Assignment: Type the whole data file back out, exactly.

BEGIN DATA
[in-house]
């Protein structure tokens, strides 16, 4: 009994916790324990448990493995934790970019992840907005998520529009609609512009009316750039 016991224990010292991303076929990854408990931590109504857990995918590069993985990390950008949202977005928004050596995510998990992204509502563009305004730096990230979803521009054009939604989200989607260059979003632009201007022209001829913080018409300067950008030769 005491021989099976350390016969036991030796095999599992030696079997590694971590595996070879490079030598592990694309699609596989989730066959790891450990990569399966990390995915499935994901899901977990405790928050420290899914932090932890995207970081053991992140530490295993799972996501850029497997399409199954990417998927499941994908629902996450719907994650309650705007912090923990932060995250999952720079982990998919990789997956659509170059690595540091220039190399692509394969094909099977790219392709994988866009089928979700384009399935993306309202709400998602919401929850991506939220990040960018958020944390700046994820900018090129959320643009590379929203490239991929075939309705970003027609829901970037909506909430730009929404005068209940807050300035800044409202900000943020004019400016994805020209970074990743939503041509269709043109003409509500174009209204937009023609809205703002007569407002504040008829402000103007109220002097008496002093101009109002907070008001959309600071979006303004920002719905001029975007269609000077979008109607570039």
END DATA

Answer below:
[in-house]
């Protein structure tokens, strides 16, 4: 009994916790324990448990493995934790970019992840907005998520529009609609512009009316750039 016991224990010292991303076929990854408990931590109504857990995918590069993985990390950008949202977005928004050596995510998990992204509502563009305004730096990230979803521009054009939604989200989607260059979003632009201007022209001829913080018409300067950008030769 005491021989099976350390016969036991030796095999599992030696079997590694971590595996070879490079030598592990694309699609596989989730066959790891450990990569399966990390995915499935994901899901977990405790928050420290899914932090932890995207970081053991992140530490295993799972996501850029497997399409199954990417998927499941994908629902996450719907994650309650705007912090923990932060995250999952720079982990998919990789997956659509170059690595540091220039190399692509394969094909099977790219392709994988866009089928979700384009399935993306309202709400998602919401929850991506939220990040960018958020944390700046994820900018090129959320643009590379929203490239991929075939309705970003027609829901970037909506909430730009929404005068209940807050300035800044409202900000943020004019400016994805020209970074990743939503041509269709043109003409509500174009209204937009023609809205703002007569407002504040008829402000103007109220002097008496002093101009109002907070008001959309600071979006303004920002719905001029975007269609000077979008109607570039």